Dubbed the Eroica symphony, which means “heroic” in Italian (not “erotic”), Beethoven’s 3rd Symphony was initially his tribute to Napoleon, whom he admired. But when Napoleon crowned himself emperor in 1804, Beethoven angrily declared that Napoleon had become a tyrant and tore out the score’s title page dedicating the symphony to the general-turned-emperor. The Eroica was the first work of Beethoven’s in which he finally arrived at the peak of his composing abilities.
If you believe the fantastic 1984 movie “Amadeus,” then Mozart’s rival, Salieri, plotted to kill Mozart while helping the younger artist compose the Requiem, as Mozart lay dying. The truth is somewhat different, and the Salieri plot is a creative fiction. The youthful genius apparently completed only the first movement sometime before his death, while the remaining outlines were completed by others. How much Mozart actually did before he died is still subject to much debate.
Beethoven’s 9th symphony
As you may know, Beethoven eventually lost his hearing. The maestro composed some of his later pieces while literally pounding the piano with his ear close to the keys. When he premiered his magnificent 9th Symphony, he conducted it without hearing a single note. Because of his deafness—and perhaps the fact that he had not conducted in public for 12 years—Beethoven’s conducting was sporadic and unsynchronized with the orchestra. A member of the orchestra even had to turn him around so that he could see the enthusiastic approval of the audience.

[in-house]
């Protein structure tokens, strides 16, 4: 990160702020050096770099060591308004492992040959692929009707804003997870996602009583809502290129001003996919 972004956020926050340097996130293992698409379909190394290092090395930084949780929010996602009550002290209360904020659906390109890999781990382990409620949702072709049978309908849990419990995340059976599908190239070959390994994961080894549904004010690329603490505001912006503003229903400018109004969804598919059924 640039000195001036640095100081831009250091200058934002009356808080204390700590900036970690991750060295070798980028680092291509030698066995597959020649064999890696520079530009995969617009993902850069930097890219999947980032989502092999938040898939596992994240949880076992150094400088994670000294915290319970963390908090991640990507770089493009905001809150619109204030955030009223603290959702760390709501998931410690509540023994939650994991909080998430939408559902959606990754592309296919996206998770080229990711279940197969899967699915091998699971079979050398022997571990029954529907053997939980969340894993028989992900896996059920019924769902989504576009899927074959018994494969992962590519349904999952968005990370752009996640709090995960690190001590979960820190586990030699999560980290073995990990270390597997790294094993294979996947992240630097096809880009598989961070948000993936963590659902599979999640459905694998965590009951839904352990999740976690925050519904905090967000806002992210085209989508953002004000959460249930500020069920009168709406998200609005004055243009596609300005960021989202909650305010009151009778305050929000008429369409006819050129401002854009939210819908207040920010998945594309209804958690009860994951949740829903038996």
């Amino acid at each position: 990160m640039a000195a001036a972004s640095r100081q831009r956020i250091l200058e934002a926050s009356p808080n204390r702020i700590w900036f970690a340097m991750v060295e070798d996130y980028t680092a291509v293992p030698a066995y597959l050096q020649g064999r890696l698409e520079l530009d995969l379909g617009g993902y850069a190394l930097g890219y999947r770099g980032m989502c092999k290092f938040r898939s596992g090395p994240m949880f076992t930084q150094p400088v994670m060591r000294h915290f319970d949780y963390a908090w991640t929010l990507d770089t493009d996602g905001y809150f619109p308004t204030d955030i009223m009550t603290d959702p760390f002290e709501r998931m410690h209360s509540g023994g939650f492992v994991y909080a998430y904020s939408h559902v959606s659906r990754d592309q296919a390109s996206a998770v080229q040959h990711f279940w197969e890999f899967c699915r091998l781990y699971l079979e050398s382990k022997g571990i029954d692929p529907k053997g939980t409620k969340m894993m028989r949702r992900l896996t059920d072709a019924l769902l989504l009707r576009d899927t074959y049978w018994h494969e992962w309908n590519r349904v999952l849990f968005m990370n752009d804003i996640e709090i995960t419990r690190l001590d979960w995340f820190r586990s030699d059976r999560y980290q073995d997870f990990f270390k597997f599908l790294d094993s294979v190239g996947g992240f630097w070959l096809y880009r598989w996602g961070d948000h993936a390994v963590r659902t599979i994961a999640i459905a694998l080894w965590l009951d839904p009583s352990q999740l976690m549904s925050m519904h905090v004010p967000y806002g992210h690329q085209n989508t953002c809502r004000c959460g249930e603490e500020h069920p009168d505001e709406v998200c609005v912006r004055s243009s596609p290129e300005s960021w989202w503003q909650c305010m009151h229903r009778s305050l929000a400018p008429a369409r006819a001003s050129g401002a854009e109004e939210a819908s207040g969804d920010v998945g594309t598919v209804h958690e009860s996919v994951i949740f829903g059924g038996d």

Stravinsky’s Rite of Spring
People with a passing knowledge of classical music would know this one: Igor Stravinsky’s ballet of pagan springtime rituals sounded, and looked, so bizarre to early 1900s audiences that during its first public performance the audience rioted. It didn’t help matters that the composer and his choreographer came to despise one another. The dance steps, costumes and intricate music didn’t sit well with some in the audience. Soon, supporters and detractors started fistfights, which degenerated into a riot—even though many could no longer hear the music. Musicians were even assaulted. Think about that the next time you hear of an audience going crazy at a rock or rap concert.
Liszt’s Les Preludes
The Nazis used parts of Les Preludes to be the official theme song for the propagandistic German Weekly Newsreel service, circa 1940-1945. (Can you imagine watching news footage of Luftwaffe Stukas dive-bombing Soviet troops and towns with The Prelude blaring, just like Wagner’s Ride of the Valkyries was used during the helicopter attack in the movie Apocalypse Now?)
Reposted from Listverse.com